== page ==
Informacion economica sobre Cuba

Obama ready to chop down decades-old barriers that have kept Americans
and their money out of Cuba
Associated Press March 12, 2016, at 3:11 a.m. + More

WASHINGTON (AP) — On his history-making trip to Cuba, President Barack
Obama plans to chop down another set of barriers that for generations
kept Americans and their money out of the island they once dominated.
Getting Cuba to reopen to America is proving harder.

Hungry for dollars but wary of U.S. influence, Cuban President Raul
Castro’s government has taken only a few cautious steps to allow U.S.
commerce and tourism to return. Even as Obama’s administration prepares
to let more Americans travel and businesses operate in ways unimaginable
just two years ago, it’s unclear how far Cuba’s labyrinthine bureaucracy
and socialist ideals will bend.

It’s a critique of Obama’s peace-making with Cuba that has gained fresh
relevance ahead of his trip, which opponents say rewards a government
unwilling to significantly open its economy, let alone abandon
single-party government. When it comes to human rights and democracy,
Republican presidential candidate Marco Rubio says that since relations
were restored, “things are worse.”

None of that is stopping Obama from using his trip starting next weekend
— the first such visit in nearly 90 years — to try to push the
diplomatic relaunch past the point of no return before he leaves office.
In a bid to show growing momentum, his administration is preparing to
further ease restrictions and green-light projects by U.S. companies in
connection with the trip, according to a half-dozen individuals familiar
with the administration’s plans.

Starwood, the hotel chain whose brands include Sheraton and Westin, is
expected to get formal U.S. approval in the coming days, following
extensive conversations with Cuban and U.S. officials. The company has
applied for a license from Treasury Department’s Office of Foreign
Assets Control, which would allow it to operate in Cuba despite
congressional sanctions.

The Connecticut-based chain has explored numerous possibilities that
include the famed Hotel Saratoga in central Havana, said the
individuals, who weren’t authorized to discuss the plans and requested
anonymity. Yet Cuba’s resistance to letting foreign companies build or
own property makes it more likely Starwood would manage existing hotels,
not build them.

Another hurdle: Foreign business can’t hire workers directly. Employees
work for a Cuban hiring agency that keeps much of their salaries, one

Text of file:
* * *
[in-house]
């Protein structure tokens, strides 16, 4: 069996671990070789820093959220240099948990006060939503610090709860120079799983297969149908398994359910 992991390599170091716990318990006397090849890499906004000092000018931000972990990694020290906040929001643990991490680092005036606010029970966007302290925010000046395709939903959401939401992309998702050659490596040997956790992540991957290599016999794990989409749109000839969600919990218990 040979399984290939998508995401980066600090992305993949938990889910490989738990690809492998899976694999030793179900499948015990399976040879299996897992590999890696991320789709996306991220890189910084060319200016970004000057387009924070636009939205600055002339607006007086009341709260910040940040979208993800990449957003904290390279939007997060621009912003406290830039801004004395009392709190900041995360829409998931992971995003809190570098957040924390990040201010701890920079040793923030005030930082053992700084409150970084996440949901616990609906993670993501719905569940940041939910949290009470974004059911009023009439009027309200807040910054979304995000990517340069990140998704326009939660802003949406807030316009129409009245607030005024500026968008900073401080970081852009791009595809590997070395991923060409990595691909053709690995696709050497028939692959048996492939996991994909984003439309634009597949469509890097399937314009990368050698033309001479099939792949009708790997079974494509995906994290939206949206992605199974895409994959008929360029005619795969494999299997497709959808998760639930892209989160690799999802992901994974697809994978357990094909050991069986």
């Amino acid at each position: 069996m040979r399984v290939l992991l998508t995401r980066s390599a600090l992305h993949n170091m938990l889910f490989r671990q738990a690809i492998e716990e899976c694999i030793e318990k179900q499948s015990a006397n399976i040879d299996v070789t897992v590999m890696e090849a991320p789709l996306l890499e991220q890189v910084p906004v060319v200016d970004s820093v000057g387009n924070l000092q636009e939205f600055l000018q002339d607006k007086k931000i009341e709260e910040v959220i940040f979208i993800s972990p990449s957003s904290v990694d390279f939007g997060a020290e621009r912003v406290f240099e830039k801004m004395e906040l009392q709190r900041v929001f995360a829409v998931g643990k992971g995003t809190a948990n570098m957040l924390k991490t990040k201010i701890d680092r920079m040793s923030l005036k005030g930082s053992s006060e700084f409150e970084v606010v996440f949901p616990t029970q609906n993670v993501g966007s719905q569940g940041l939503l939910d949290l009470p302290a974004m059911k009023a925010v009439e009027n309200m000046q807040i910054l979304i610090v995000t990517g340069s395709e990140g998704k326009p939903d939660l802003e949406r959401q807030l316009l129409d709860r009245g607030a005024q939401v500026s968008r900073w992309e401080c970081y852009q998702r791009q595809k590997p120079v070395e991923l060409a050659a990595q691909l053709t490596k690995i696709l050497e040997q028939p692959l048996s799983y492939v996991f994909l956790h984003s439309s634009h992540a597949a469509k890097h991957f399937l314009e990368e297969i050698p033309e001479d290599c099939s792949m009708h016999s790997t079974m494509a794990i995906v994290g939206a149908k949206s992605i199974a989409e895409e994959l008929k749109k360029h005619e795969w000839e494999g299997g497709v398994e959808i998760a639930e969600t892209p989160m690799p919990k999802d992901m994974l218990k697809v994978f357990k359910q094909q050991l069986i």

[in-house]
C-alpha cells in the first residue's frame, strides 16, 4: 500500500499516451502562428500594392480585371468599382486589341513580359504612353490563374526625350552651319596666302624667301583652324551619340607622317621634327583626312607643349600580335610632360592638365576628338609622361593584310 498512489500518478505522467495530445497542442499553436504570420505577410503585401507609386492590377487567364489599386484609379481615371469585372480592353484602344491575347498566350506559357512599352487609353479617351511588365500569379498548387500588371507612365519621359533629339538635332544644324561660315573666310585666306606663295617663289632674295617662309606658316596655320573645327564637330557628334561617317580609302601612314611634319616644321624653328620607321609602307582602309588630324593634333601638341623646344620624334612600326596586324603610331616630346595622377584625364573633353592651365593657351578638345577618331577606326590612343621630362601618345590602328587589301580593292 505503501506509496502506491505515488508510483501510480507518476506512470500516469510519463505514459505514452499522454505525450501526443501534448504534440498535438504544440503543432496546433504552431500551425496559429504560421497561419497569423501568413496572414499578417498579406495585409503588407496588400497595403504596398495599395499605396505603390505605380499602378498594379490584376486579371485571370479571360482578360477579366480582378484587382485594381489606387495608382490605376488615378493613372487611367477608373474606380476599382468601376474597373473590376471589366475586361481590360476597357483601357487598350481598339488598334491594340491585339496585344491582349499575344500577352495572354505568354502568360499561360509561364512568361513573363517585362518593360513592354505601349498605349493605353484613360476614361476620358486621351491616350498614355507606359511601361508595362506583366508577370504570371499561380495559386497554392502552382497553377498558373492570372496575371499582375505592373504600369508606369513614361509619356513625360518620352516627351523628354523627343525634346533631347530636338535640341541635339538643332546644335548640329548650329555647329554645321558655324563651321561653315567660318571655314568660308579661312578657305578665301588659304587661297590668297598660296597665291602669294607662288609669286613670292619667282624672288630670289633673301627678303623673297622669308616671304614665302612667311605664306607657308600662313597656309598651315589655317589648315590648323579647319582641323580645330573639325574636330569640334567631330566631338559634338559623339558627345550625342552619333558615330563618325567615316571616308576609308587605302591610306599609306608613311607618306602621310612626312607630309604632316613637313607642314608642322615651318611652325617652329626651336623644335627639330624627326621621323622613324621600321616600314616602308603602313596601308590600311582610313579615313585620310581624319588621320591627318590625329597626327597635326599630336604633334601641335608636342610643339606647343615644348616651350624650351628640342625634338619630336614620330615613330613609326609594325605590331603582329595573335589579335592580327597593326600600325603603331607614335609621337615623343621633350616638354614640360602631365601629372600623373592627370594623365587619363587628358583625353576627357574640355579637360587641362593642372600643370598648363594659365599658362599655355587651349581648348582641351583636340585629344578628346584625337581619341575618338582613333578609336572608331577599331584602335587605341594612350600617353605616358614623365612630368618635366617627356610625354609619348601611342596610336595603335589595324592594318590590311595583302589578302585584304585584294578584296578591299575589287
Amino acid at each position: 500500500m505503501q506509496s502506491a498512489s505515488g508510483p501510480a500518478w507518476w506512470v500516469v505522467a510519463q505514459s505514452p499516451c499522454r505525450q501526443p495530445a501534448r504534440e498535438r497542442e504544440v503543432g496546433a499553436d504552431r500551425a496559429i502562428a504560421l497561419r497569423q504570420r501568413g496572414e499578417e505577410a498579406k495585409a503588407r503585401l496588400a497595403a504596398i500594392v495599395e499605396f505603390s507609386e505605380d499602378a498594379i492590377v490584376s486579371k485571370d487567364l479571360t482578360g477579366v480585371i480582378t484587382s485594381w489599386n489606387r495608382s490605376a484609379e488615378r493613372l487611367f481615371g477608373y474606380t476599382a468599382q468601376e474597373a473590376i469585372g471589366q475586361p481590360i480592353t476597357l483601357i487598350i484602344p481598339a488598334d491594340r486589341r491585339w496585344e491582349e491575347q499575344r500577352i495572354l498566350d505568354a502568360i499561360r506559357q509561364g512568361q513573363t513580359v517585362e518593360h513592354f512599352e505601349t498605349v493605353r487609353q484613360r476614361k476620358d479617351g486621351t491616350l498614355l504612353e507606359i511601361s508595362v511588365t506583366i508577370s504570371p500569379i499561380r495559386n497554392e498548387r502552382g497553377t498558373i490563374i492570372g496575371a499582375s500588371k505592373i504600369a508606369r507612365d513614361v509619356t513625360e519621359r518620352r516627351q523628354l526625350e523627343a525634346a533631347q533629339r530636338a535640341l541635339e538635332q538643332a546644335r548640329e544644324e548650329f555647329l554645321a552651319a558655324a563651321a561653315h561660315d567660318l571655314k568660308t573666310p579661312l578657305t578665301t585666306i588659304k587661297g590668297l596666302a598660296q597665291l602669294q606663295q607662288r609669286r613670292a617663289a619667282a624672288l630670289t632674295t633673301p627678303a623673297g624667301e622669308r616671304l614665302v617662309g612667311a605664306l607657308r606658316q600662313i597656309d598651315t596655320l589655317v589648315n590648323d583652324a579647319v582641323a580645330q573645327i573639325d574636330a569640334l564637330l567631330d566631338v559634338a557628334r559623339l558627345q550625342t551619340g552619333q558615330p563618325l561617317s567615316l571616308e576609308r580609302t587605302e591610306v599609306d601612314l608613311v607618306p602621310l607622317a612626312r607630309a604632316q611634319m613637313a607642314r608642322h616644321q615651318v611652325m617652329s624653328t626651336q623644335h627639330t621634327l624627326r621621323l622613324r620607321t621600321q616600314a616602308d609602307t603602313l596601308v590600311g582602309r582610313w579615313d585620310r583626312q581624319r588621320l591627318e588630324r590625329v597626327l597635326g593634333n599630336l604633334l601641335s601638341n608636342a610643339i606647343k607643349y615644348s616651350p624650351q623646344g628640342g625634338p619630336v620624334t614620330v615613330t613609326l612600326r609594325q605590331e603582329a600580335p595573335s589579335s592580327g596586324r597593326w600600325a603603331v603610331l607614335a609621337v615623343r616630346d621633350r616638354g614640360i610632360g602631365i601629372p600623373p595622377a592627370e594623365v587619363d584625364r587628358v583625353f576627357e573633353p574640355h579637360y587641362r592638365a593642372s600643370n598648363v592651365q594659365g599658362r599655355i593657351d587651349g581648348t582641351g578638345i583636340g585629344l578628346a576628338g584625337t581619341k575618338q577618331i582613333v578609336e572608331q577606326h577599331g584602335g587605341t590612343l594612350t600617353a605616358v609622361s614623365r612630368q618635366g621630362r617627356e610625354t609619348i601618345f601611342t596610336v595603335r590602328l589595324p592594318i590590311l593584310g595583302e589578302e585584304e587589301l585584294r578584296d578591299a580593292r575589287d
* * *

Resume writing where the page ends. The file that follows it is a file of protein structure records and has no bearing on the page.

factor blamed for Cuban hotels’ infamously sub-standard food and
service. The U.S. hasn’t yet managed to get Cuba to announce it will
ease that policy.

For Cuba, any American footprint carries uncomfortable echoes of the
decades before its 1959 revolution, when American business and organized
crime worked hand-in-hand with U.S.-backed strongmen to dominate the
island’s economy and politics, often with brutal force. For old-school
Cuban officials, U.S. hotels, flights and cruise ships are not just new
business, but a direct ideological challenge to a system that sees
resistance to U.S. dominance in the region as part of its national mission.

“In Congress, there’s a lot of criticism from my Republican colleagues
about getting this or that before going down there,” said Rep. Peter
Welch, D-Vt., one of dozens of lawmakers joining Obama’s trip. “But the
big decision is, do you want to be engaged or not?”

A Marriott spokesman said that chain was also hoping for approval soon,
and its CEO, Arne Sorenson, was traveling in Obama’s delegation.
Carnival Cruise Line, which already has U.S. approval, said it expects
Cuban approval soon after months after waiting and plans to sail
starting May 1.

The Obama administration is also poised to remove another roadblock for
travelers, allowing Americans to travel independently for educational
purposes rather than in organized, group trips. Cuba travel experts say
U.S. travel to Cuba could rise another 20 percent this year with that

The White House declined to comment on any potential announcements
related to Cuba policy or Obama’s trip.

Source: Obama to chop down more Cuba barriers, but is Havana ready? – US
News –

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